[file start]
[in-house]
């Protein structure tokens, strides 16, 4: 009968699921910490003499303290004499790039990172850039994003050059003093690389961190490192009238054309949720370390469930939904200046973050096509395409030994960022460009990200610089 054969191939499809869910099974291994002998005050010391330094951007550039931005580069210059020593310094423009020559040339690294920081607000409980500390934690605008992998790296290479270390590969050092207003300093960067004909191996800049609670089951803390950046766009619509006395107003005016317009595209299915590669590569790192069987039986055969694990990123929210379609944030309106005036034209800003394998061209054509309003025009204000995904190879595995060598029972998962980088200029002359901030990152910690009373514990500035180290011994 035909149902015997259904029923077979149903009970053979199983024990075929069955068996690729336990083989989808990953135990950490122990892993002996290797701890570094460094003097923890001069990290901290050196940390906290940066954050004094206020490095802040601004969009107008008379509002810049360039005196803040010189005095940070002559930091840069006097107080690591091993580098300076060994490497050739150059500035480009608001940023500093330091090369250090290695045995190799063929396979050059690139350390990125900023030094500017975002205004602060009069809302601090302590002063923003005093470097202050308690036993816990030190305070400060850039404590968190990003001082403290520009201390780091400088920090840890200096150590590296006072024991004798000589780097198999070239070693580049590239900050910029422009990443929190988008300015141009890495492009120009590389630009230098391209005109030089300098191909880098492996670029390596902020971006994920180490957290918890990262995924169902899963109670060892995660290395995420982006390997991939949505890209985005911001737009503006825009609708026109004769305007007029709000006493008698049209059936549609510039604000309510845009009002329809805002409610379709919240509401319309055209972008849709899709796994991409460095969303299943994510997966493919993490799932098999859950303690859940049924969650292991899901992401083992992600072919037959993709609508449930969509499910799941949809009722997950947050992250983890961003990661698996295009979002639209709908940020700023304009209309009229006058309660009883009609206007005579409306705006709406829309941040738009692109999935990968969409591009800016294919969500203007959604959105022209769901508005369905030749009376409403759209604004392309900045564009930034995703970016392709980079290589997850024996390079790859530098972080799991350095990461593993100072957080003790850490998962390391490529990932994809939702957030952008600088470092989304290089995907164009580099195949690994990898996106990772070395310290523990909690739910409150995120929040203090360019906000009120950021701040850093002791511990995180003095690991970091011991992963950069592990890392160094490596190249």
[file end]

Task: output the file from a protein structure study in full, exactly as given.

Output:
[in-house]
């Protein structure tokens, strides 16, 4: 009968699921910490003499303290004499790039990172850039994003050059003093690389961190490192009238054309949720370390469930939904200046973050096509395409030994960022460009990200610089 054969191939499809869910099974291994002998005050010391330094951007550039931005580069210059020593310094423009020559040339690294920081607000409980500390934690605008992998790296290479270390590969050092207003300093960067004909191996800049609670089951803390950046766009619509006395107003005016317009595209299915590669590569790192069987039986055969694990990123929210379609944030309106005036034209800003394998061209054509309003025009204000995904190879595995060598029972998962980088200029002359901030990152910690009373514990500035180290011994 035909149902015997259904029923077979149903009970053979199983024990075929069955068996690729336990083989989808990953135990950490122990892993002996290797701890570094460094003097923890001069990290901290050196940390906290940066954050004094206020490095802040601004969009107008008379509002810049360039005196803040010189005095940070002559930091840069006097107080690591091993580098300076060994490497050739150059500035480009608001940023500093330091090369250090290695045995190799063929396979050059690139350390990125900023030094500017975002205004602060009069809302601090302590002063923003005093470097202050308690036993816990030190305070400060850039404590968190990003001082403290520009201390780091400088920090840890200096150590590296006072024991004798000589780097198999070239070693580049590239900050910029422009990443929190988008300015141009890495492009120009590389630009230098391209005109030089300098191909880098492996670029390596902020971006994920180490957290918890990262995924169902899963109670060892995660290395995420982006390997991939949505890209985005911001737009503006825009609708026109004769305007007029709000006493008698049209059936549609510039604000309510845009009002329809805002409610379709919240509401319309055209972008849709899709796994991409460095969303299943994510997966493919993490799932098999859950303690859940049924969650292991899901992401083992992600072919037959993709609508449930969509499910799941949809009722997950947050992250983890961003990661698996295009979002639209709908940020700023304009209309009229006058309660009883009609206007005579409306705006709406829309941040738009692109999935990968969409591009800016294919969500203007959604959105022209769901508005369905030749009376409403759209604004392309900045564009930034995703970016392709980079290589997850024996390079790859530098972080799991350095990461593993100072957080003790850490998962390391490529990932994809939702957030952008600088470092989304290089995907164009580099195949690994990898996106990772070395310290523990909690739910409150995120929040203090360019906000009120950021701040850093002791511990995180003095690991970091011991992963950069592990890392160094490596190249």